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  1. Hello Greg, That's a very clever technique and the results are beautiful - crisp and precise. Nice work. I particularly like the idea of being able to produce a number of them in one work session. And with the wedges design, the stave taper is already built-in whether you're producing tall slim barrels or fat bulbous ones. Thank you for sharing. Hello Mark, Your math for the stave shape is spot-on and that is the way it should be done. The staves are in fact curved for the their entire length. But for me at least, it's a mater of execution. I simply can't cut to that precision with any repeatability. Using a taper, I can cheat with a straight edge to produce the staves. Now if I had a laser.... Thank you for your post. Thanks to everyone for the kind comments and interest - and for the "likes". Please feel free to post how you make wood barrels - or steel barrels. Gary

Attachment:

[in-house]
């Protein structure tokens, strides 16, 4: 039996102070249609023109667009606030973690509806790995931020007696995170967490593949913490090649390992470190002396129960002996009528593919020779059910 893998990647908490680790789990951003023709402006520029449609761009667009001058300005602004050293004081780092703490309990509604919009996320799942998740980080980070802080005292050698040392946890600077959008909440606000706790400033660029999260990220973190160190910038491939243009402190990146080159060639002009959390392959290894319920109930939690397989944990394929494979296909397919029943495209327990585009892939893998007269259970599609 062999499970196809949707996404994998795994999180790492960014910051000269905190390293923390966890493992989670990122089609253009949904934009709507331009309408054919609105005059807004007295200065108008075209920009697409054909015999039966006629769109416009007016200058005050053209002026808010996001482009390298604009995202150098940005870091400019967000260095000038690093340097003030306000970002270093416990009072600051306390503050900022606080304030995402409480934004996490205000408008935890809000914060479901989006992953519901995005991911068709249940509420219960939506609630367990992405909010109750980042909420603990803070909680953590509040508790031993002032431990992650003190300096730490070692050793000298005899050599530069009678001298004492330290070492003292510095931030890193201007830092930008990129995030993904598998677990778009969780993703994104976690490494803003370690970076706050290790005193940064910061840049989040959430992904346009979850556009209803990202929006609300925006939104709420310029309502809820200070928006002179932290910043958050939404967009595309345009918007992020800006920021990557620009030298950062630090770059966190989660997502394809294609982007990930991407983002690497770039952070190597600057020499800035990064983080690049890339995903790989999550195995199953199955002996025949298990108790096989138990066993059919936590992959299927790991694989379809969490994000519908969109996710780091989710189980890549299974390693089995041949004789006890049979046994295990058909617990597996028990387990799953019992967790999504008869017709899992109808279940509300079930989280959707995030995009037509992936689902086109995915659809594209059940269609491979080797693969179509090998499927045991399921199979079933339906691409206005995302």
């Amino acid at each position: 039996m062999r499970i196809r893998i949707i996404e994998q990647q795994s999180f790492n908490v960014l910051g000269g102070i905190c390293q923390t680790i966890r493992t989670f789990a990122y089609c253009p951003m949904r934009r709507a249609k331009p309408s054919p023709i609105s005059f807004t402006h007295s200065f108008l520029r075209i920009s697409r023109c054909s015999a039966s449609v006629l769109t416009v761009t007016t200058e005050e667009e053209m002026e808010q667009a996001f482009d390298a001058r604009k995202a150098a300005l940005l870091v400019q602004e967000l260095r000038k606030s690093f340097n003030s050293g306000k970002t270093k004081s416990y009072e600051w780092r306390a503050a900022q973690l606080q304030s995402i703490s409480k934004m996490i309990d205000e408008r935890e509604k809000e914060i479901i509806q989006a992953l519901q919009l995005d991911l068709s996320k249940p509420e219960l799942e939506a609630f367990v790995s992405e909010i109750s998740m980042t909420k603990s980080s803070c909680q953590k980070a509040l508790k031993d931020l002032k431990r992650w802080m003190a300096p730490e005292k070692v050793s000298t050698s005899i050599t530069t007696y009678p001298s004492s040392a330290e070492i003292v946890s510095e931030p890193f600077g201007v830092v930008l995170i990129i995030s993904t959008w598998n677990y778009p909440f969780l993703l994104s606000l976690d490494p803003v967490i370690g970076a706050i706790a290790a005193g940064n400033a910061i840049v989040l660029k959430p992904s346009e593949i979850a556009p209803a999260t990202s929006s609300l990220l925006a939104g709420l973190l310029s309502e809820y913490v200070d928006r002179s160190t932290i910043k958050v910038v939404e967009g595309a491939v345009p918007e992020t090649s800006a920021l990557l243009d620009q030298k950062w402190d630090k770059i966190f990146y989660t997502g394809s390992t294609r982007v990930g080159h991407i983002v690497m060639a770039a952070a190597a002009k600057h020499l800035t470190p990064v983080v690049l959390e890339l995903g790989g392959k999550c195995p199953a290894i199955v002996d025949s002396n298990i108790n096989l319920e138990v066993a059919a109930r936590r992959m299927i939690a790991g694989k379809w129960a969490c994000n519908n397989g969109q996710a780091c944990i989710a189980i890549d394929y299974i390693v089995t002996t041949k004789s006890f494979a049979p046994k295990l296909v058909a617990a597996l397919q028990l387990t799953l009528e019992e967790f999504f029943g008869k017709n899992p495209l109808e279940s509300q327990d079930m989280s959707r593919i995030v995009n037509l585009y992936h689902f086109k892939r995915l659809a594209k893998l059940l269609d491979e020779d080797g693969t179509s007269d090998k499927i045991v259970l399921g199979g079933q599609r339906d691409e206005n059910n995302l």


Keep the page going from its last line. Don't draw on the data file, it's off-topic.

2. Mark, Chuck, GemmaJF, Bill and Greg - thanks for stopping by and the nice comments - I appreciate it. Thanks also to everyone for hitting the "like' button. Hello Greg, Your wedges and lathe method sounds very interesting and I bet it makes a great barrel. Please feel free to post any photos or other info you'd like to share here on this thread. I'd enjoy seeing them. Hello Chuck, Thanks for looking in and taking an interest in my barrel post. The shape of this barrel is simply a CAD tracing of a barrel image found on the internet that appealed to my eye. I decided to make the barrel top 18" across because I'm modeling in 1:18 scale. This allows me to use a standard 1" dowel for the core. With the top and bottom lids set at 18" the center diameter is also set based on the profile of the barrel. The stave widths I pulled out of thin air and decided 4"as an acceptable width. With the barrel center circumference already known, it was just a matter of determining how many staves were needed to wrap it - it took 19 of them. The stave tops and bottoms clearly have to be narrower for all of them to fit around the smaller circumference. Their widths were reduced until 19 fit around the barrel top circumference. The stave length was automatically determined once I decided on the barrels profile and width. The full scale barrel is just under 3' tall. Printing this drawing at 1:18 gives me a scale barrel using a 1" dowel, but I can print it to fit any size dowel I want. If I want a smaller barrel built with say a 3/4" dowel core I just reduce the print output by 25% giving me a 27" tall scale barrel - and so on. I hope this answers your question. Gary